At least 8,000 cattle producers will be surveyed on their attitudes about the beef checkoff, as part of the settlement of the lawsuit challenging the checkoff that reached the U.S. Supreme Court.
The largest single attitude survey ever done on the checkoff was agreed to by the plaintiffs - Livestock Marketing Association, the Western Organization of Resource Councils, Jerry Goebel, Pat Goggins, Robert Thullner, John Willis and Leo Zentner - and the defendants - the U.S. Department of Justice, representing the Cattlemen's Beef Board and the Nebraska Cattlemen's Association.
In May, 2005, the Supreme Court ruled the checkoff was a government speech program and thus was immune from the First Amendment challenge brought by the plaintiffs.
The settlement was filed by the plaintiffs and defendants on March 1 with the South Dakota Federal District Court.
Separately, a stipulation dismissing all outstanding claims in the original suit was filed with the court, on behalf of all plaintiffs except Herman Schumacher and John Smith, who declined to sign the settlement agreement. Plaintiff Ernie J. Mertz asked to be dismissed as a plaintiff.
"There have been several checkoff attitude surveys, but never one that has contacted this many producers," LMA President Randy Patterson says. "With so many industry groups now talking about improving the checkoff, getting the views of a broad cross-section of producers is the logical first step, and that's why we made it part of the settlement."
Under the terms of the settlement:
- The survey will be paid for out of checkoff funds, and any costs expended by the U.S. Department of Agriculture in conducting the survey will be reimbursed by the Beef Board.
- The survey will include a "representative sample" of at least 8,000 cattle producers.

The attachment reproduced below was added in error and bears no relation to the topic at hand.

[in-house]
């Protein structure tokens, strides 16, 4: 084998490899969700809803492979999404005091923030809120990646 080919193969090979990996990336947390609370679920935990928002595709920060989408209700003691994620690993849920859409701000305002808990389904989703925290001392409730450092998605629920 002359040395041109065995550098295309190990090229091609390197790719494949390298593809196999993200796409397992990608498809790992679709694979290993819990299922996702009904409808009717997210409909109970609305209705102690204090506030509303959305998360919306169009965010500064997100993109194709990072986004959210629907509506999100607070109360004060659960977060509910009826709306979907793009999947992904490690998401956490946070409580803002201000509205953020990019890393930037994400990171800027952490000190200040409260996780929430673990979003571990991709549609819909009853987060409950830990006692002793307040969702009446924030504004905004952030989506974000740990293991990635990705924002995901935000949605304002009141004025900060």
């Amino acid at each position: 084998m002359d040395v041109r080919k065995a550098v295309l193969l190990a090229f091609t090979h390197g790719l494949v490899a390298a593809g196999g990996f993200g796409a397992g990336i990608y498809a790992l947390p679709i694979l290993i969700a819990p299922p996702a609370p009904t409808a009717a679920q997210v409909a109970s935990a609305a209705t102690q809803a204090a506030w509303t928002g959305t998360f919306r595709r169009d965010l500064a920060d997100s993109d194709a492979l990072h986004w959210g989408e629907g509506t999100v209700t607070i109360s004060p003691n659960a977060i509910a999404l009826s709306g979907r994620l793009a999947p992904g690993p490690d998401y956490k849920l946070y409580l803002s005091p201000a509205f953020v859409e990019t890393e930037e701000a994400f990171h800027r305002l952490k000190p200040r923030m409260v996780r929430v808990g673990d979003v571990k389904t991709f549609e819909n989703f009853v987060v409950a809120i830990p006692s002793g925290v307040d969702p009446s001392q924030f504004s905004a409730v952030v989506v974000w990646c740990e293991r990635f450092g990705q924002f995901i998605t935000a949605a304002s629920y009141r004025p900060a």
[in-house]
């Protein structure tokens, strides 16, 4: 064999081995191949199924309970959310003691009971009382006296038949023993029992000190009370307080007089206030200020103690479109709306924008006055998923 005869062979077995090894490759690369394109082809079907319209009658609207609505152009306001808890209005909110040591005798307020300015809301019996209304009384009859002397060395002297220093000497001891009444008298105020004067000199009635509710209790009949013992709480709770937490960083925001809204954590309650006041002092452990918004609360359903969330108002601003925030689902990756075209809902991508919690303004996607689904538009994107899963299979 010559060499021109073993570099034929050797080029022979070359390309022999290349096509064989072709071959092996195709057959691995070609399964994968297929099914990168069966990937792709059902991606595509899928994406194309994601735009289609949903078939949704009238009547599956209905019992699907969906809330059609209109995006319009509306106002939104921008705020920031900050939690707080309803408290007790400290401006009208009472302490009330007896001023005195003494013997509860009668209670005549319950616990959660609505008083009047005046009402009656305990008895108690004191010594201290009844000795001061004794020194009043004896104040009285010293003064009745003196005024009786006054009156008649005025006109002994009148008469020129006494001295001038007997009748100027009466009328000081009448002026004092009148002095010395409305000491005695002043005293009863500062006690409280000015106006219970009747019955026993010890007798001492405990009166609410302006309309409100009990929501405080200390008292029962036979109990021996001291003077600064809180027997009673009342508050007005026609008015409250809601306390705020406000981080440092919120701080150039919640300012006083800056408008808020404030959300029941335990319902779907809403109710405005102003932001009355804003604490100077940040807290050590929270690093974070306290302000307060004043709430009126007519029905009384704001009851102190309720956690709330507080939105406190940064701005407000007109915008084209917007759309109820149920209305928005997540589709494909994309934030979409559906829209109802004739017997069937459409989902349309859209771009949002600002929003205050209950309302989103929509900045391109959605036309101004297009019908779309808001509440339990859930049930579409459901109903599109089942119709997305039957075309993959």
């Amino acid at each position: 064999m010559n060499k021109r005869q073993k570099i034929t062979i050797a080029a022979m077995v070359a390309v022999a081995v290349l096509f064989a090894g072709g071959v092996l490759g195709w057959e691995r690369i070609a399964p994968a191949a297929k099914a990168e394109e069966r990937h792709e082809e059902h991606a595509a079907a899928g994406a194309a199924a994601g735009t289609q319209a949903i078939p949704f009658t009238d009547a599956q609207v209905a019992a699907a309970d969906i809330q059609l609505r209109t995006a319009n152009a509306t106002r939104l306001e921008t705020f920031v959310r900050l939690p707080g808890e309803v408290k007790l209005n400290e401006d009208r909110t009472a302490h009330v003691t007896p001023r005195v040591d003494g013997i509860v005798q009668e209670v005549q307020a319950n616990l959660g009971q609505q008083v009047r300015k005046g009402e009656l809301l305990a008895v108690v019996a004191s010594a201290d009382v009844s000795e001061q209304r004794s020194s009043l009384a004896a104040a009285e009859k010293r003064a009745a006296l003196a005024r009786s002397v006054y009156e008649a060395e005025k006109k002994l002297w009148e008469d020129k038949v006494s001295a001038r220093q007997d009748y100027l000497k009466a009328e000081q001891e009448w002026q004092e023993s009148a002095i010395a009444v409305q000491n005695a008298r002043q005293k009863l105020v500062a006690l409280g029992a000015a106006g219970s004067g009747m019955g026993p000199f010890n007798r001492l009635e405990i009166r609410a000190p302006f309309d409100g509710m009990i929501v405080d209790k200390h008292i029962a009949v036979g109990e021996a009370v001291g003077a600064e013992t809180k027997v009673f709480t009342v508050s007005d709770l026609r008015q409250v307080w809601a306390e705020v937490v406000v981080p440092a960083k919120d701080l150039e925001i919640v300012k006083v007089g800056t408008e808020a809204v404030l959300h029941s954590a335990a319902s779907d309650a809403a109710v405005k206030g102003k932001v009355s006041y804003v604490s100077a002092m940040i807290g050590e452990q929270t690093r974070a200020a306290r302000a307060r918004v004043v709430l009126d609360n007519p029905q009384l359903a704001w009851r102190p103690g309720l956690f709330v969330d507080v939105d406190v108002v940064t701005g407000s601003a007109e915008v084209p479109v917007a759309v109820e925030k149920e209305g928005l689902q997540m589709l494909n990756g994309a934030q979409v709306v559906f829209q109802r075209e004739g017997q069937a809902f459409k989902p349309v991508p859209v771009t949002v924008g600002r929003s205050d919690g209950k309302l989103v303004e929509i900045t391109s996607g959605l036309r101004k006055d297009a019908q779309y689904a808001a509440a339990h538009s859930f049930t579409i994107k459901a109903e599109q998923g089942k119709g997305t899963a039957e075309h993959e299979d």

- At its discretion, USDA may hire an outside contractor to carry out the development and implementation of the survey.
- The questions to be asked in the survey will be developed with input from a representative of LMA; a representative from the Beef Board; a representative from the Federation of State Beef Councils, and one from USDA. USDA retains final decision-making authority with respect to the survey contents.
- The intent of the survey is to assess producer attitudes toward the beef checkoff program. Survey responses shall not constitute a request for a producer referendum, and the survey shall not form the basis of any claim, by the settling plaintiffs or others, that the USDA secretary is authorized or required to conduct a referendum.
"We have talked extensively with LMA leaders and clearly share the desire for the same end result for the checkoff - to build demand for beef," says CBB Chairman Jay O'Brien, a producer in Texas.
The bottom line, adds CBB Chief Operating Officer Monte Reese, is that "the producers who pay the checkoff need to have an important role in recommending how those dollars are spent - and they need to know that those investments are based directly on their end desires."